“I think Missouri people are kind of a unique breed,” said Melissa Anderson, a Lee’s Summit native who on Thursday wore a Sporting KC T-shirt inside their Warrensburg home, adorned with a Royals flag. “And he’s like that. I think people can connect to that. He’s generous. He is thoughtful. And he’s one of us. One of them.”
The forces that formed Anderson still radiate from here, the house a mile or so from the Missouri State Fairgrounds that Keith Anderson and his wife, Donna, bought 57 years ago.
It’s the immaculately maintained home with the manicured lawn and the U.S. flag flying and a smaller Central Missouri banner on display — and dueling Mizzou logos etched in concrete at the doorstep.
Here, the melt-your-heart kind Keith Anderson, 85, delights in having a visitor in his living room, where he could still picture former Kansas coach Ted Owens showing his son post-up moves on a recruiting visit while Stewart was idling outside.
He calls the house where Kim Anderson shared a room with his younger brother, Kevin, “nothing fancy.”
And that seems a point of pride for a longtime teacher, coach and referee who put himself through Central Missouri with jobs that included a few summers in Kansas City driving 4 a.m. delivery routes for The Star.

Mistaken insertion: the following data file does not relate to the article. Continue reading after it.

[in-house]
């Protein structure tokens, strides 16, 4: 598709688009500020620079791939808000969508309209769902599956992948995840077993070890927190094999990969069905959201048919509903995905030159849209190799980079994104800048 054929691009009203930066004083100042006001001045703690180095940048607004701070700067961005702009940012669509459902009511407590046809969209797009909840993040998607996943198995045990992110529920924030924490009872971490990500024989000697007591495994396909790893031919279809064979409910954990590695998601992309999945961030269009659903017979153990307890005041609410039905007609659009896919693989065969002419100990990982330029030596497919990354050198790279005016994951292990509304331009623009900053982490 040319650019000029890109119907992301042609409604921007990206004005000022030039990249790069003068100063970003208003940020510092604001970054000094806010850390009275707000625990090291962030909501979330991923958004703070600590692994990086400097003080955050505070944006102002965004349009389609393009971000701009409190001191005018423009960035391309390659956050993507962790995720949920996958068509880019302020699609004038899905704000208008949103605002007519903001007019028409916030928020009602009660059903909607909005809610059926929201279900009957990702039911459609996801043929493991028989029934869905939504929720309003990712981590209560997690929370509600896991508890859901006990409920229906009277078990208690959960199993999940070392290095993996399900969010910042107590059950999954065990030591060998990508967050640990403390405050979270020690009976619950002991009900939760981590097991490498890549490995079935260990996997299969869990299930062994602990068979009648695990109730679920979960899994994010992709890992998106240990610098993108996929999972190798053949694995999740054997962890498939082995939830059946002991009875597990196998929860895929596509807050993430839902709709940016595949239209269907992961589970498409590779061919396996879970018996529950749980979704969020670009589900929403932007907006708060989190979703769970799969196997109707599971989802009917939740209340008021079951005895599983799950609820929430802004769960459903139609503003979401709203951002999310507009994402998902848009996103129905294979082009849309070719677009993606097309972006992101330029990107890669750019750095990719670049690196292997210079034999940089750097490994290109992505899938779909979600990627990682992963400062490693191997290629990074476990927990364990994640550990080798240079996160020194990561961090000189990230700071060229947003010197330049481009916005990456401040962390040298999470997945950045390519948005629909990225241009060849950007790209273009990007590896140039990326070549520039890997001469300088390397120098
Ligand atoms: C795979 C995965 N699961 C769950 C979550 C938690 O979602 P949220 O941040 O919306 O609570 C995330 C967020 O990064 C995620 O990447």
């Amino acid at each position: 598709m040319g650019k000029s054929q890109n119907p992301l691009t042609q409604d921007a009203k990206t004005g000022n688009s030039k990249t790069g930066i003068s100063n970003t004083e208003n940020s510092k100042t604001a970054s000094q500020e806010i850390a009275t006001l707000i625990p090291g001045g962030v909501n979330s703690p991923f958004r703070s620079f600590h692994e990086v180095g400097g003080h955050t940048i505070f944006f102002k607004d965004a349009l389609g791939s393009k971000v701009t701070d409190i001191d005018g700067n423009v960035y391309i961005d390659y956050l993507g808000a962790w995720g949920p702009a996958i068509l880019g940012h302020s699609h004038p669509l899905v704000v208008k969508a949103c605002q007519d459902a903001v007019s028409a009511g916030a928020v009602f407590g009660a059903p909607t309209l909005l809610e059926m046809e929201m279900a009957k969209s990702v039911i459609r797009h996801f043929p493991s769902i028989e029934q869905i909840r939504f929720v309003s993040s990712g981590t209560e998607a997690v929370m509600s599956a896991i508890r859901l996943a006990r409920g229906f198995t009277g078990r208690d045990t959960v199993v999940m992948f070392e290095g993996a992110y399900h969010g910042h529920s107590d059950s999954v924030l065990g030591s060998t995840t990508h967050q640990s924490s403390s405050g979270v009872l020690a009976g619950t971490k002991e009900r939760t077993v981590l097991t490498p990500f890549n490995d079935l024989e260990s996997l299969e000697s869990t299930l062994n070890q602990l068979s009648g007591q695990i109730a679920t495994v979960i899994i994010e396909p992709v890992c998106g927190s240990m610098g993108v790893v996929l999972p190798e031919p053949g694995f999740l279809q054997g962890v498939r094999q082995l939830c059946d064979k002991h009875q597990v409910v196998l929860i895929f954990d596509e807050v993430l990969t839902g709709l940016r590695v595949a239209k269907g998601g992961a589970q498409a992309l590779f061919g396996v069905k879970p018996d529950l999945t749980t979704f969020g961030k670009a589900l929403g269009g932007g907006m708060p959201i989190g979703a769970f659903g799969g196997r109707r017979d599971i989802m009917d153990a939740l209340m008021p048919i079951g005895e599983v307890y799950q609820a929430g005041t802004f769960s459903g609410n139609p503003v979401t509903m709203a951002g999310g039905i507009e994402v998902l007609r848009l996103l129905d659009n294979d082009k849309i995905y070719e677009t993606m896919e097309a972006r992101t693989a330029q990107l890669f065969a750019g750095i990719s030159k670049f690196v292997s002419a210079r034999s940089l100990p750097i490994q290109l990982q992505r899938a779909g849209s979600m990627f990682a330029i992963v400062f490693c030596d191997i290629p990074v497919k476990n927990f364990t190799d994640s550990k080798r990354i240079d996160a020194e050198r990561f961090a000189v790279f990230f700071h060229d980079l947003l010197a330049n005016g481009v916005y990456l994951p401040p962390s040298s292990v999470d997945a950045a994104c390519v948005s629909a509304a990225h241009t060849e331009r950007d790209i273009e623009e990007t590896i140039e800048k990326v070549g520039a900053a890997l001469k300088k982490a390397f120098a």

“We didn’t have much,” he said. “We kind of struggled there for a long time.”
But not with the most precious things: nurturing their children and setting examples and providing opportunities for them.
Some of that started in the driveway for his two oldest children, Kim and Kathy, who is three years younger and became a basketball star, too: an All-American at Central Missouri and a member of the U.S. women’s national team for three years entering the 1980 Olympics that the United States boycotted.
They learned to dribble on the gravel driveway, learned how to go left because of a bush in the way on the right that became their cushion for fadeaway shots.
“Bush didn’t last long,” Keith Anderson said. “They played until the dust would get thick out there. The backyard looked like a plowed field. Donna, my wife, she kept Kool-Aid out there all time.”
Neighborhood kids congregated there, too, for basketball, and sometimes Wiffle ball.
But mostly it was Kim vs. Kathy, because Kevin was 10 years younger than Kim. The father remembers a lot of “pushing and shoving and griping” and sometimes crying.
“It was that really fine gravel, so if you fell down you were going to get scratched pretty good,” Kim Anderson said. “Your hands were always skinned up.”
The Andersons also could play in about any school gym around since their dad held keys as a longtime administrator and coach.
That was magic to the children, who saw — and see — their father as firm, fair, honorable and amiable.
He didn’t wield an iron hand at home, but maybe he didn’t need to because his children heard how he ran his classrooms.